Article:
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Tuesday, June 25, 2024 | Back issues
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Hawley pushes Boeing CEO to resign amid Senate firestorm over plane safety

The Missouri Republican accused Boeing’s top official of “strip-mining” the company for profit while allowing safety standards to fall by the wayside.

WASHINGTON (CN) — Boeing CEO David Calhoun found his employment in question Tuesday, as Missouri Senator Josh Hawley suggested that the aerospace executive should resign from his post in disgrace amid swirling complaints about the company’s safety record.

Hawley, a Republican, torched Calhoun during an afternoon hearing in the Senate Homeland Security Committee, where the Boeing CEO was testifying about recent whistleblower reports that several of the company’s airliners were subject to production safety issues — and that those who complained faced retaliation from their employers.

“You’re cutting corners, you’re eliminating safety procedures, you’re sticking it to your employees, you’re cutting back jobs,” Hawley fumed at Calhoun.

Boeing finds itself back under the congressional microscope just months after it made headlines for an in-flight incident involving one of its planes owned by Alaska Airlines. The airliner, a Boeing 737 Max, lost a door plug in midair, ripping a hole in the fuselage. Fortunately, no one on board the aircraft was killed.

The January incident sparked a wave of consternation from lawmakers and reports that Boeing was cutting corners in its quality control systems.

Whistleblowers have said, among other things, that the company has improperly documented damaged or defective parts, installed them on airplanes, and concealed that information from federal regulators. More than a dozen such whistleblowers have come to Congress with what they say is evidence of Boeing’s malfeasance.

During Tuesday’s hearing, Hawley contended Calhoun wasn’t interested in maintaining Boeing’s safety record or responding to the complaints of its employees.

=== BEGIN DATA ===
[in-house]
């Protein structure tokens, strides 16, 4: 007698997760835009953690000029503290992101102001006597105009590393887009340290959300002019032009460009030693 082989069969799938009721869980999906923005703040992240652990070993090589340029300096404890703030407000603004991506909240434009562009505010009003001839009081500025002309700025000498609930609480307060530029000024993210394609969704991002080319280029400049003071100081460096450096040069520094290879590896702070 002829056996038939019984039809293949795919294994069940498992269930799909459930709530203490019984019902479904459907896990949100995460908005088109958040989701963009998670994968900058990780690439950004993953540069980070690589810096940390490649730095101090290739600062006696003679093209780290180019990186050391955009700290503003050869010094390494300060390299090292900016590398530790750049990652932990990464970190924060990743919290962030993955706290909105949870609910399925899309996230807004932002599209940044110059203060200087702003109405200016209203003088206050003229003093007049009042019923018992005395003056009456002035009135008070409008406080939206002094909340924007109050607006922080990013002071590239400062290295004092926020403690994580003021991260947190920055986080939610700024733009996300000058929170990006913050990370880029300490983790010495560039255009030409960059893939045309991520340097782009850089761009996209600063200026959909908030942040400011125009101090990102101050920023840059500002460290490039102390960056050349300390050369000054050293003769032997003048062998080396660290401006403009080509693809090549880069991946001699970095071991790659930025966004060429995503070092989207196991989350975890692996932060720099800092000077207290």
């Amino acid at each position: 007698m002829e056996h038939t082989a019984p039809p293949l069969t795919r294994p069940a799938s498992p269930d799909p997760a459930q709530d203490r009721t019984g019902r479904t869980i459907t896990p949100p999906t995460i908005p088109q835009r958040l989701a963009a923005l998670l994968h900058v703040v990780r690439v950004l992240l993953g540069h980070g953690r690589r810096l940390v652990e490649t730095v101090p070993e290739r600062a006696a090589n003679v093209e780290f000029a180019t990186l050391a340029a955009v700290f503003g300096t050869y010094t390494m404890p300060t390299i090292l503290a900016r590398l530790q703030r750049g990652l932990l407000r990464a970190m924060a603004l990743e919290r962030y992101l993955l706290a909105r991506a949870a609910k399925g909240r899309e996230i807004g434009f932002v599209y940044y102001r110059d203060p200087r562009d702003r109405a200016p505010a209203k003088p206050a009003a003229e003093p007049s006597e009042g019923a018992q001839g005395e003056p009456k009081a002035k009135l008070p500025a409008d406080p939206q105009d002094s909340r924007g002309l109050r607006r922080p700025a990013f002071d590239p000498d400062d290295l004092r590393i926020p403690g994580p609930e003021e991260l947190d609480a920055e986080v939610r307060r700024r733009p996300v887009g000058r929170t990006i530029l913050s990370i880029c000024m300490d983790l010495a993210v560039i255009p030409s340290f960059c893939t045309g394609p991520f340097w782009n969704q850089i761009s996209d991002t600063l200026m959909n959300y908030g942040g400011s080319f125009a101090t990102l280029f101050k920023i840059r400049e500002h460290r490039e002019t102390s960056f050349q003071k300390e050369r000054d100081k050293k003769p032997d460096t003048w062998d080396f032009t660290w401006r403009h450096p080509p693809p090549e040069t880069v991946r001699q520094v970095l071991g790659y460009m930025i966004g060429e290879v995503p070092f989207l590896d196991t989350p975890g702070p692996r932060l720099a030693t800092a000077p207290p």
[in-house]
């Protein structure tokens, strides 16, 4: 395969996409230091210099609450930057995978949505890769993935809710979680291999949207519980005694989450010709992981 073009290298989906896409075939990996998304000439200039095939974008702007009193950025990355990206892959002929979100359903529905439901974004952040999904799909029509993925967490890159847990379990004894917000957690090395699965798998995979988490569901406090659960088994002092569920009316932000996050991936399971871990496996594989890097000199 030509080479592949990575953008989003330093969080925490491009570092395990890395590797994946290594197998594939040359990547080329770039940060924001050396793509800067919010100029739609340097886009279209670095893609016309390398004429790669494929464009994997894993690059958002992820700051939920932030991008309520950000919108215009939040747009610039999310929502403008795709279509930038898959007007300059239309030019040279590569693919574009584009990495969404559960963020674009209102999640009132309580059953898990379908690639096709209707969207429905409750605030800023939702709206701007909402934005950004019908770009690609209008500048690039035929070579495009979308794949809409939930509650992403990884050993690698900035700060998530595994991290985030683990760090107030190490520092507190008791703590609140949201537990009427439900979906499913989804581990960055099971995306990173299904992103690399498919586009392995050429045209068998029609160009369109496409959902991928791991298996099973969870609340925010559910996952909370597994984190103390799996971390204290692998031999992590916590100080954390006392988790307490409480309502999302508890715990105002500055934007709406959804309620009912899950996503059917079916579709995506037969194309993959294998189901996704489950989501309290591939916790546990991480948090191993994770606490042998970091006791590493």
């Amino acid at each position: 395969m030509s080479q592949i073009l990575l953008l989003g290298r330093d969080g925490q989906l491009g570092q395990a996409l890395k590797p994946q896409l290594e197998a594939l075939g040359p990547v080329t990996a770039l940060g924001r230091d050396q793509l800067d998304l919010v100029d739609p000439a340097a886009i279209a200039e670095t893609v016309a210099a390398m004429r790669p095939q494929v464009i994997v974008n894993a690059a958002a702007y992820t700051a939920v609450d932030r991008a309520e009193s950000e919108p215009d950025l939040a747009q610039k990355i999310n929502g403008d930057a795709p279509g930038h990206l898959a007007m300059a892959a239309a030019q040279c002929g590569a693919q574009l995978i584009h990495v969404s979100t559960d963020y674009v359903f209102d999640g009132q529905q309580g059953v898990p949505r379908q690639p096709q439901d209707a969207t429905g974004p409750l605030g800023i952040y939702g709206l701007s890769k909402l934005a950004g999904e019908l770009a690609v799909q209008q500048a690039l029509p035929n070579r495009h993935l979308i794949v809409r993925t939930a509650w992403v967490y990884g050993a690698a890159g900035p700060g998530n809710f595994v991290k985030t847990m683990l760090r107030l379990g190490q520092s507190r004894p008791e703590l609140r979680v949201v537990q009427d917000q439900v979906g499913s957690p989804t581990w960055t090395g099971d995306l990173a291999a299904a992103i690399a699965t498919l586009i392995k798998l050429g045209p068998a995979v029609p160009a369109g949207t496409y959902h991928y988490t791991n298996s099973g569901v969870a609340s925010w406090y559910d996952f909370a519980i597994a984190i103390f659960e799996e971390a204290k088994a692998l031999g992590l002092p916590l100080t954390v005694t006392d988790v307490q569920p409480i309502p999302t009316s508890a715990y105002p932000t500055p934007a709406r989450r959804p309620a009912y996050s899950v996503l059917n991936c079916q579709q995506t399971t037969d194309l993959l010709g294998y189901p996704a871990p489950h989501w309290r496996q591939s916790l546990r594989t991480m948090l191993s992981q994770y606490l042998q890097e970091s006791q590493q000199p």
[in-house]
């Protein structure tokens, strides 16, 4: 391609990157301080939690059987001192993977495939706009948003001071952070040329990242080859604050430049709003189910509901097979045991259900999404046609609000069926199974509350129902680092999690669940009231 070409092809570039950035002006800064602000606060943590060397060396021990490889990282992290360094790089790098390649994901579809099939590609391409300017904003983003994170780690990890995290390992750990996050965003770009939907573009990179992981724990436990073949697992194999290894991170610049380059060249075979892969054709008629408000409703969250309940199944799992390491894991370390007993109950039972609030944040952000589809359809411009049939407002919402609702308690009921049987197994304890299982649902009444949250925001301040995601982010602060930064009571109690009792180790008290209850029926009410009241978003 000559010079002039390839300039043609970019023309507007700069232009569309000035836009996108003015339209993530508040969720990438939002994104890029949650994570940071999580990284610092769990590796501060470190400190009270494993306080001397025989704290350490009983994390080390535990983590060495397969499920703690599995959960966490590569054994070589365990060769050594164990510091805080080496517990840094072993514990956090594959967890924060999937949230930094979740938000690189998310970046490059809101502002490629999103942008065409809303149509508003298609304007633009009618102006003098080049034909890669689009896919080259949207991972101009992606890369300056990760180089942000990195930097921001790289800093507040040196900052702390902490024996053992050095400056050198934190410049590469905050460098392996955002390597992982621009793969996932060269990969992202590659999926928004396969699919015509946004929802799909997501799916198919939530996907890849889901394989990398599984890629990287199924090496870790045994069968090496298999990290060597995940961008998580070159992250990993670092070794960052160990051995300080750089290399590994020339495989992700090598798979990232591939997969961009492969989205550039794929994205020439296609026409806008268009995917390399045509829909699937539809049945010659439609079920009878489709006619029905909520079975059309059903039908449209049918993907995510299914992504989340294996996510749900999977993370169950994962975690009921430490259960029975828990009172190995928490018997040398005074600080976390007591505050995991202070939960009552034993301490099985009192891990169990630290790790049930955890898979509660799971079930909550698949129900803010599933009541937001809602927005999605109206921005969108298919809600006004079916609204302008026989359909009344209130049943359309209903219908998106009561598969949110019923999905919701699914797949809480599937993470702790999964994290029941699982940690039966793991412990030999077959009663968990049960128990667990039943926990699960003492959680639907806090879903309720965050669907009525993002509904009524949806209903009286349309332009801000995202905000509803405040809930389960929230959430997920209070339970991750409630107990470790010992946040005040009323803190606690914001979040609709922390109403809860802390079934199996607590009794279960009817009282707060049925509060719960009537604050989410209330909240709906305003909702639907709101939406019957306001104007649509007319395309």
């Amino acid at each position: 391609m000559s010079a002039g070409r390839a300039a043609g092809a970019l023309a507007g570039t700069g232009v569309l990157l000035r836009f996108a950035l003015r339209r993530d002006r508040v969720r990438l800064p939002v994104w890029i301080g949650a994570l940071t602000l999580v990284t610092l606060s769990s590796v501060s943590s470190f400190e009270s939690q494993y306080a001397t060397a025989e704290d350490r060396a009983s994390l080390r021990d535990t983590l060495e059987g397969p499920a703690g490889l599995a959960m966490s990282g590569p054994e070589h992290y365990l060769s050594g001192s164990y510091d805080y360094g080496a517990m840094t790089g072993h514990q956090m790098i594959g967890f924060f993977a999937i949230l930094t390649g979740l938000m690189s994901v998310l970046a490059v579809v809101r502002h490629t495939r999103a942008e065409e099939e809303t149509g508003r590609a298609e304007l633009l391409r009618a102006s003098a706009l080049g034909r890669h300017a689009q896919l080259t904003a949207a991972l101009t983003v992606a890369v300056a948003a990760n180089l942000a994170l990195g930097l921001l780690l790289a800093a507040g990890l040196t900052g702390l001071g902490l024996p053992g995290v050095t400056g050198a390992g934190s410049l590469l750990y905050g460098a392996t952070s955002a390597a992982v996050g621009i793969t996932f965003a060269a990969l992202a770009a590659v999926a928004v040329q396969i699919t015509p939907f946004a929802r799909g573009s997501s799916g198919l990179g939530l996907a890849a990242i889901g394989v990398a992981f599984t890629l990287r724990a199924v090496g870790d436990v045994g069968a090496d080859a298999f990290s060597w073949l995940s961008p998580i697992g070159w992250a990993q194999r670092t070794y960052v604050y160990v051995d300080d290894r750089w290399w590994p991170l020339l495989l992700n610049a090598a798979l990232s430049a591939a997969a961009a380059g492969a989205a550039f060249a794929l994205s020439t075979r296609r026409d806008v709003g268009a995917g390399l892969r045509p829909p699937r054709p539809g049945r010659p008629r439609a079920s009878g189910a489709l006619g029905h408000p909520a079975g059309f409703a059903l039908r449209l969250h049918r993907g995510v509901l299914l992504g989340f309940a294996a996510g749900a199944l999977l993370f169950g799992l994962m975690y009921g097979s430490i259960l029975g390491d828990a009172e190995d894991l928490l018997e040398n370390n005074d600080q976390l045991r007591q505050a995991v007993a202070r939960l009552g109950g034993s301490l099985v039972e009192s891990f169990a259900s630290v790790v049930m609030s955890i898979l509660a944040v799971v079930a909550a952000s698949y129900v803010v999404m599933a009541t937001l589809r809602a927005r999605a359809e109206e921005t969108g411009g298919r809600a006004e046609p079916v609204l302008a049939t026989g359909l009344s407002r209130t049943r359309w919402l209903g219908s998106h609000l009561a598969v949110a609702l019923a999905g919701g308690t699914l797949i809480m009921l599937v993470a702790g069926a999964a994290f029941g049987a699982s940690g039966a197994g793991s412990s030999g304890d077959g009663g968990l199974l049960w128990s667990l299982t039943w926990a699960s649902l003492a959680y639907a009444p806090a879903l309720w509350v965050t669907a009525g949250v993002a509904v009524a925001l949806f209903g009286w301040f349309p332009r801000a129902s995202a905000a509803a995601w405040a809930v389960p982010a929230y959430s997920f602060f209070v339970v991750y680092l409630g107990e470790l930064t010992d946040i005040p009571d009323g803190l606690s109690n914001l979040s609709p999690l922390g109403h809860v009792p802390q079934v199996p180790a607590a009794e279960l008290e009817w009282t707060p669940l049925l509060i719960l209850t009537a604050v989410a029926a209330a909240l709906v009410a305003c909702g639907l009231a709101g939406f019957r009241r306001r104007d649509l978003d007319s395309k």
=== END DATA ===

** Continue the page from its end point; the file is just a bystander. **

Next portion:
“I think you’re focused on exactly what you were hired to do,” he said. “You’re trying to squeeze every piece of profit out of this company. You’re strip mining it.”

Connecticut Senator Richard Blumenthal, who chairs the Homeland Security Committee’s investigations subpanel, said the allegations about Boeing’s safety culture were “chilling,” and that while Calhoun has a duty to the company’s shareholders, he would be doing them a disservice by not addressing these charges.

“Boeing needs to stop thinking about the next earnings call and start thinking about the next generation,” he said.

Hawley, though, was blunt about his thoughts on Calhoun.

“I think it is a tragedy you are still in your job,” he said.

The Boeing CEO, though, stood by his company’s safety record and corporate culture.

“Much has been said about Boeing’s culture,” Calhoun told lawmakers. “We heard those concerns loud and clear. Our culture is far from perfect, but we are taking action and making progress.”

Boeing’s top official said that he had listened to and considered the complaints of whistleblowers, adding that he cites and rewards employees who bring forward issues even if it means negative consequences for the company’s bottom line.

Calhoun — who took over at Boeing in 2019 after former CEO Dennis Muilenberg was fired —  was also adamant that workplace retaliation against whistleblowers should not be tolerated at his company, despite reports from some former employees who have said that superiors reassigned them or threatened them with termination for pointing out safety issues.

“We have fired and disciplined people,” Calhoun told senators — although he would not say how many people had been punished for retaliation, citing privacy concerns. The Boeing CEO added that he had not personally spoken to any of the whistleblowers who came forward.

Calhoun further sought to distance his company from some of the safety concerns raised by former employees, pointing out that apart from the Alaska Airlines door plug malfunction many quality control issues occur “downstream” from Boeing’s manufacturing process.

“We cannot allow one unsafe airplane to leave our factory,” he said.

Tuesday’s hearing also produced some tense moments between Boeing’s CEO and the gathered audience, some of whom were the families of victims of two 737 Max crashes, which occurred in part thanks to faulty avionics software.

Calhoun stood during the hearing to apologize to the families, later telling lawmakers that Boeing took full responsibility for the defects which led to the crashes.

But some lawmakers, including Hawley, were not convinced.

“Boeing’s planes are falling out of the sky in pieces,” the Missouri Republican said in a Tuesday afternoon post on X, formerly Twitter, “but the CEO makes $33 million a year. What exactly is he getting paid to do?”

Meanwhile, the Justice Department is currently weighing whether to criminally charge Boeing with violating a $2.5 billion settlement agreement that paused separate charges against the company related to the safety of its 737 Max planes. The agency said that Boeing did not implement a compliance and ethics program that would detect violations of U.S. fraud laws within the company.

The Justice Department is slated to decide whether to charge Boeing in July.

Follow @BenjaminSWeiss
Categories / Government, National, Politics

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